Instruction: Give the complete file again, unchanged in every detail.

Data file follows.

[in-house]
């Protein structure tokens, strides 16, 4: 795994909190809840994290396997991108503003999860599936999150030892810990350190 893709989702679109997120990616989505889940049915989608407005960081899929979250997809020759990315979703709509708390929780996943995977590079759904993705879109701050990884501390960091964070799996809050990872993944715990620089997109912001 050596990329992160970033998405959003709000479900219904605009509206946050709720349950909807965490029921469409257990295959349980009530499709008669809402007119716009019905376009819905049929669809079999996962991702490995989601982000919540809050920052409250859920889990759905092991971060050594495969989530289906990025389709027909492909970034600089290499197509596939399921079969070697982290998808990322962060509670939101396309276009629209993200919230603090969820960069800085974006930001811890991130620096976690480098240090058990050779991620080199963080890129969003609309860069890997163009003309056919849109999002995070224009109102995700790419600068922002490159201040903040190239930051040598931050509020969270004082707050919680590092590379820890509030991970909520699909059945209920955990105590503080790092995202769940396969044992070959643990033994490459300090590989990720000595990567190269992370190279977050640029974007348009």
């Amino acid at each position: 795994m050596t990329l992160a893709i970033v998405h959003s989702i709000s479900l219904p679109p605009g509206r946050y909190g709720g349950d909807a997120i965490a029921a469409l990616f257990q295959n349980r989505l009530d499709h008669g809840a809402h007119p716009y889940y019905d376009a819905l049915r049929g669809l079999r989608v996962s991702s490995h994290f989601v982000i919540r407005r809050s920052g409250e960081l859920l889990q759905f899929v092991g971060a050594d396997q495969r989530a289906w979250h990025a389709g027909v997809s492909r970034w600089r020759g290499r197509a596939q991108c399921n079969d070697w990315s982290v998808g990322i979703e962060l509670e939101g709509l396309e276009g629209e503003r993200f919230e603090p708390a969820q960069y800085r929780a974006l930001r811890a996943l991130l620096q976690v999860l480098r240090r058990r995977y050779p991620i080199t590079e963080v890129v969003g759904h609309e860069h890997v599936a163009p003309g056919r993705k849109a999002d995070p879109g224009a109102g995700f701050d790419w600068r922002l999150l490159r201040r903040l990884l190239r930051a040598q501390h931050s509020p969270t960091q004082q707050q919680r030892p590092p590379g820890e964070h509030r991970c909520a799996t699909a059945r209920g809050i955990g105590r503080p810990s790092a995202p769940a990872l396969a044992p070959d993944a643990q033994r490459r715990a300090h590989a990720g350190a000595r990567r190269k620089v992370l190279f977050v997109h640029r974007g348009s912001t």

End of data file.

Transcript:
[in-house]
């Protein structure tokens, strides 16, 4: 795994909190809840994290396997991108503003999860599936999150030892810990350190 893709989702679109997120990616989505889940049915989608407005960081899929979250997809020759990315979703709509708390929780996943995977590079759904993705879109701050990884501390960091964070799996809050990872993944715990620089997109912001 050596990329992160970033998405959003709000479900219904605009509206946050709720349950909807965490029921469409257990295959349980009530499709008669809402007119716009019905376009819905049929669809079999996962991702490995989601982000919540809050920052409250859920889990759905092991971060050594495969989530289906990025389709027909492909970034600089290499197509596939399921079969070697982290998808990322962060509670939101396309276009629209993200919230603090969820960069800085974006930001811890991130620096976690480098240090058990050779991620080199963080890129969003609309860069890997163009003309056919849109999002995070224009109102995700790419600068922002490159201040903040190239930051040598931050509020969270004082707050919680590092590379820890509030991970909520699909059945209920955990105590503080790092995202769940396969044992070959643990033994490459300090590989990720000595990567190269992370190279977050640029974007348009």
């Amino acid at each position: 795994m050596t990329l992160a893709i970033v998405h959003s989702i709000s479900l219904p679109p605009g509206r946050y909190g709720g349950d909807a997120i965490a029921a469409l990616f257990q295959n349980r989505l009530d499709h008669g809840a809402h007119p716009y889940y019905d376009a819905l049915r049929g669809l079999r989608v996962s991702s490995h994290f989601v982000i919540r407005r809050s920052g409250e960081l859920l889990q759905f899929v092991g971060a050594d396997q495969r989530a289906w979250h990025a389709g027909v997809s492909r970034w600089r020759g290499r197509a596939q991108c399921n079969d070697w990315s982290v998808g990322i979703e962060l509670e939101g709509l396309e276009g629209e503003r993200f919230e603090p708390a969820q960069y800085r929780a974006l930001r811890a996943l991130l620096q976690v999860l480098r240090r058990r995977y050779p991620i080199t590079e963080v890129v969003g759904h609309e860069h890997v599936a163009p003309g056919r993705k849109a999002d995070p879109g224009a109102g995700f701050d790419w600068r922002l999150l490159r201040r903040l990884l190239r930051a040598q501390h931050s509020p969270t960091q004082q707050q919680r030892p590092p590379g820890e964070h509030r991970c909520a799996t699909a059945r209920g809050i955990g105590r503080p810990s790092a995202p769940a990872l396969a044992p070959d993944a643990q033994r490459r715990a300090h590989a990720g350190a000595r990567r190269k620089v992370l190279f977050v997109h640029r974007g348009s912001t």